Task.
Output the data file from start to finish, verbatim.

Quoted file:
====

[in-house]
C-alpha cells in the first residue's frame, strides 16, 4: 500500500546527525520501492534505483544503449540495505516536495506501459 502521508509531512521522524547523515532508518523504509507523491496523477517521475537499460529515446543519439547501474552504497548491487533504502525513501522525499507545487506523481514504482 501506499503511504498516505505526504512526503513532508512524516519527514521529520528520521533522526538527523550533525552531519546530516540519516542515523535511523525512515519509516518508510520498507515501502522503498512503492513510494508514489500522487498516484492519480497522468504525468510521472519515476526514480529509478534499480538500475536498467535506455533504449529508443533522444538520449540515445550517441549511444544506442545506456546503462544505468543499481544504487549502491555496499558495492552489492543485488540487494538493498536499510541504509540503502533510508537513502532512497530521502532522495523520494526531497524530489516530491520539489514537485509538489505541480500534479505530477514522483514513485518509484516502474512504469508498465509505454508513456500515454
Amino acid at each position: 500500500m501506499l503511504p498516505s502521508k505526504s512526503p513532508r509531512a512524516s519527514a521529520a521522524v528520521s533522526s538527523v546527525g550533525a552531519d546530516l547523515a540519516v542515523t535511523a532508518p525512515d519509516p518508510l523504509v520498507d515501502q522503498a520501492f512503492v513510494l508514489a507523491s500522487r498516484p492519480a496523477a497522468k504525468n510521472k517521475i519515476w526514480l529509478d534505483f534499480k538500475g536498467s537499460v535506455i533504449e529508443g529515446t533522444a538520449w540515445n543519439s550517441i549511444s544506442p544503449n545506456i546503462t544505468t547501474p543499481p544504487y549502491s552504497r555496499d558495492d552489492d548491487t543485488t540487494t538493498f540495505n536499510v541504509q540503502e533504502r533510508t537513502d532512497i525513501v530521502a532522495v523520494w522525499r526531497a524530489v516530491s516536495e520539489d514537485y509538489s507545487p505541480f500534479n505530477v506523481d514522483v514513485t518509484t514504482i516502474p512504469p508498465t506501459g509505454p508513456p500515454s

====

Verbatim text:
[in-house]
C-alpha cells in the first residue's frame, strides 16, 4: 500500500546527525520501492534505483544503449540495505516536495506501459 502521508509531512521522524547523515532508518523504509507523491496523477517521475537499460529515446543519439547501474552504497548491487533504502525513501522525499507545487506523481514504482 501506499503511504498516505505526504512526503513532508512524516519527514521529520528520521533522526538527523550533525552531519546530516540519516542515523535511523525512515519509516518508510520498507515501502522503498512503492513510494508514489500522487498516484492519480497522468504525468510521472519515476526514480529509478534499480538500475536498467535506455533504449529508443533522444538520449540515445550517441549511444544506442545506456546503462544505468543499481544504487549502491555496499558495492552489492543485488540487494538493498536499510541504509540503502533510508537513502532512497530521502532522495523520494526531497524530489516530491520539489514537485509538489505541480500534479505530477514522483514513485518509484516502474512504469508498465509505454508513456500515454
Amino acid at each position: 500500500m501506499l503511504p498516505s502521508k505526504s512526503p513532508r509531512a512524516s519527514a521529520a521522524v528520521s533522526s538527523v546527525g550533525a552531519d546530516l547523515a540519516v542515523t535511523a532508518p525512515d519509516p518508510l523504509v520498507d515501502q522503498a520501492f512503492v513510494l508514489a507523491s500522487r498516484p492519480a496523477a497522468k504525468n510521472k517521475i519515476w526514480l529509478d534505483f534499480k538500475g536498467s537499460v535506455i533504449e529508443g529515446t533522444a538520449w540515445n543519439s550517441i549511444s544506442p544503449n545506456i546503462t544505468t547501474p543499481p544504487y549502491s552504497r555496499d558495492d552489492d548491487t543485488t540487494t538493498f540495505n536499510v541504509q540503502e533504502r533510508t537513502d532512497i525513501v530521502a532522495v523520494w522525499r526531497a524530489v516530491s516536495e520539489d514537485y509538489s507545487p505541480f500534479n505530477v506523481d514522483v514513485t518509484t514504482i516502474p512504469p508498465t506501459g509505454p508513456p500515454s